Since the implementation of the National Association of Realtors Clear Cooperation Policy (CCP8) in May 2020, the number of houses listed as going under contract within 24 hours of hitting their local MLS has increased, according to a new study released Wednesday by Broker Resource Network.
CCP8 requires listing agents and brokers to submit properties to their local MLS within one business day of public marketing. Essentially, it bans pocket listings. The policy came about in response to claims that agents and brokers were withholding listings from the MLS to the disadvantage of buyers, sellers and other agents.
Many expected that the implementation of this policy would cause the number of properties listed as zero days on market to decrease, however, as the Broker Resource Network study found, the number has increased.
The report examined data from 24 MLSs from the year before CCP8 came into effect (May 1, 2019-May 1, 2020) and the year after (May 1, 2020- May 1, 2021). All of the MLSs examined saw a double, if not, triple digit percent change increase in the number of properties recording zero days on the market.
Although the report does highlight that there are many innocent reasons a home may be shown as having zero days on market – including new builds; transactions where the seller represented themselves and the buyer had an agent; and homes that go under contract while listed as “coming soon” in markets that allow it – it does seem to suggest that there is a correlation between the implementation of CCP and the increase in homes having zero days on market.
On the surface this seems like a reasonable argument, but due to the pandemic and the wide spread of data from brokerage to brokerage within even a single MLS, some MLS executives disagree.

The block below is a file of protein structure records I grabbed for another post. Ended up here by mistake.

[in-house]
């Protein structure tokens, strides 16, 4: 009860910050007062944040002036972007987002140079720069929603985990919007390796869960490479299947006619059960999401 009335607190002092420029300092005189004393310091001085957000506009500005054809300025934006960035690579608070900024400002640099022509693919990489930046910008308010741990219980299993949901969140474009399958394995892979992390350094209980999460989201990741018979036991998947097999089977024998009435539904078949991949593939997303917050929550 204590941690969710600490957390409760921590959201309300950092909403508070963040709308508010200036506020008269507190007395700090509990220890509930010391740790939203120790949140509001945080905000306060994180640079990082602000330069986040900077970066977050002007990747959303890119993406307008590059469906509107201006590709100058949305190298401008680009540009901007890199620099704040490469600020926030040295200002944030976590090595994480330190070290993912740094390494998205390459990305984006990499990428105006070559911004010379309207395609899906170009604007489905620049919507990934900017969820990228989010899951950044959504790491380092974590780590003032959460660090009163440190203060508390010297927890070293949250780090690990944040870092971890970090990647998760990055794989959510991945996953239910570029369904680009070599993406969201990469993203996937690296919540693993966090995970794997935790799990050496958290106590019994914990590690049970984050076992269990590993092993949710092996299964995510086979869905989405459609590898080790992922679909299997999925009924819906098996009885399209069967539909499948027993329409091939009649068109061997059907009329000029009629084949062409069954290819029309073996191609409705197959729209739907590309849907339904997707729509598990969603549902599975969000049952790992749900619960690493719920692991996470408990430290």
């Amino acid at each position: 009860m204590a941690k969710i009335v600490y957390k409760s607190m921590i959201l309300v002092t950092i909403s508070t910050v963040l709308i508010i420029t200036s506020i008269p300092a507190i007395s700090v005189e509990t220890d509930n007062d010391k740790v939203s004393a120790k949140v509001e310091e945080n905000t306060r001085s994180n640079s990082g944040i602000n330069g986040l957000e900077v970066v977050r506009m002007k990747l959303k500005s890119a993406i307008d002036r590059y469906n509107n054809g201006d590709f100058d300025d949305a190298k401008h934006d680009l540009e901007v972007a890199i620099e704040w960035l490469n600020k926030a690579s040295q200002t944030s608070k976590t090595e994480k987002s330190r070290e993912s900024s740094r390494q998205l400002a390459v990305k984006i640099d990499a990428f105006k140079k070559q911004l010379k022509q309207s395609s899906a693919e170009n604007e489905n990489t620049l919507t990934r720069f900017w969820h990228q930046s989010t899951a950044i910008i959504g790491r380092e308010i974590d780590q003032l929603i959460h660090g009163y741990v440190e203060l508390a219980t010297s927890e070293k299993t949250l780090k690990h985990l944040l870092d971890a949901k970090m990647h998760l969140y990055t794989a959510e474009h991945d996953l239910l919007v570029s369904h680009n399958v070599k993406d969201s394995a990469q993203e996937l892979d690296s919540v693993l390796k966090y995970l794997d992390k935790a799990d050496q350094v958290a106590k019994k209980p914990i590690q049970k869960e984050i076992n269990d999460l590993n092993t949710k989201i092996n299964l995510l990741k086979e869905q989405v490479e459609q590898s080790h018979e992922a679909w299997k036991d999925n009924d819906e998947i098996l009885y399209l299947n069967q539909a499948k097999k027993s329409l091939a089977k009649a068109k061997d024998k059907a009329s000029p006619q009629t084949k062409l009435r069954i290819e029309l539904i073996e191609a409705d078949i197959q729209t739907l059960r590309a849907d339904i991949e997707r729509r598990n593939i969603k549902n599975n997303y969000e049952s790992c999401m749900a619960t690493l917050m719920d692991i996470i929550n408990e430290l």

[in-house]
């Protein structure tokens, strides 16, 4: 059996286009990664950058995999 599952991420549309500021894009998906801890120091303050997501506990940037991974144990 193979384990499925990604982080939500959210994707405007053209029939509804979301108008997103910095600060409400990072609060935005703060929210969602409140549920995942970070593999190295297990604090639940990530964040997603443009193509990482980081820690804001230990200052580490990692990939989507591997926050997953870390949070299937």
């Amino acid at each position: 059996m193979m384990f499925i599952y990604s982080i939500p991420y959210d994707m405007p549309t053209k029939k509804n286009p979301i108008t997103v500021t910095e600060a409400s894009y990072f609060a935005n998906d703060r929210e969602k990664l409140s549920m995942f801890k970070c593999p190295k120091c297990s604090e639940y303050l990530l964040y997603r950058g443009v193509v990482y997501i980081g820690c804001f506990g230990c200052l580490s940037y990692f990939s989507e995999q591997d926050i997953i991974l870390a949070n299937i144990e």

MIAMI Realtors MLS, for example, saw a range of 633% to negative 67% change in the number of homes recording zero days on market from the year prior to the implementation of CCP8, to the year after.
“Correlation of this change in Days on Market solely to Clear Cooperation and not considering the numerous other factors affecting the market seems imprudent,” Teresa King Kinney, the CEO of Miami Realtors, said in a statement. “The first portion of this study included the uncertainty of the beginning of COVID when we were in a slower market, and the second portion is during a time of extremely low inventory, heightened demand in our market, and historically low interest rates.”
Others, however, like Gustavo Rodriguez, the COO of bridgeMLS, felt that the high levels of percentage change were influenced by the addition of “coming soon” status and, to a certain extent, Clear Cooperation.
“We pulled all bridgeMLS listings the same way for the last four years and it shows that since CCP8 and coming soon status was added, we had a lot more of these 0 DOM listing,” Rodriguez said in a statement. “We attribute the increase in zero days on the market to the implementation of Coming Soon Status and somehow the implementation of CCP8 also affected as it ‘forced’ [us] to enter the new coming soon status, which can then go into pending off market within a day.”
While the NAR considered regulating “coming soon” properties as part of the CCP8, the organization ultimately left it up to individuals MLSs to regulate. In some MLSs, homes can be listed as “coming soon” for up to 21 days. However, according to the study, there is some concern that increased usage of “coming soon” status could cause the frequency of office exclusive listings to increase, again potentially causing a fair competition issue for the NAR.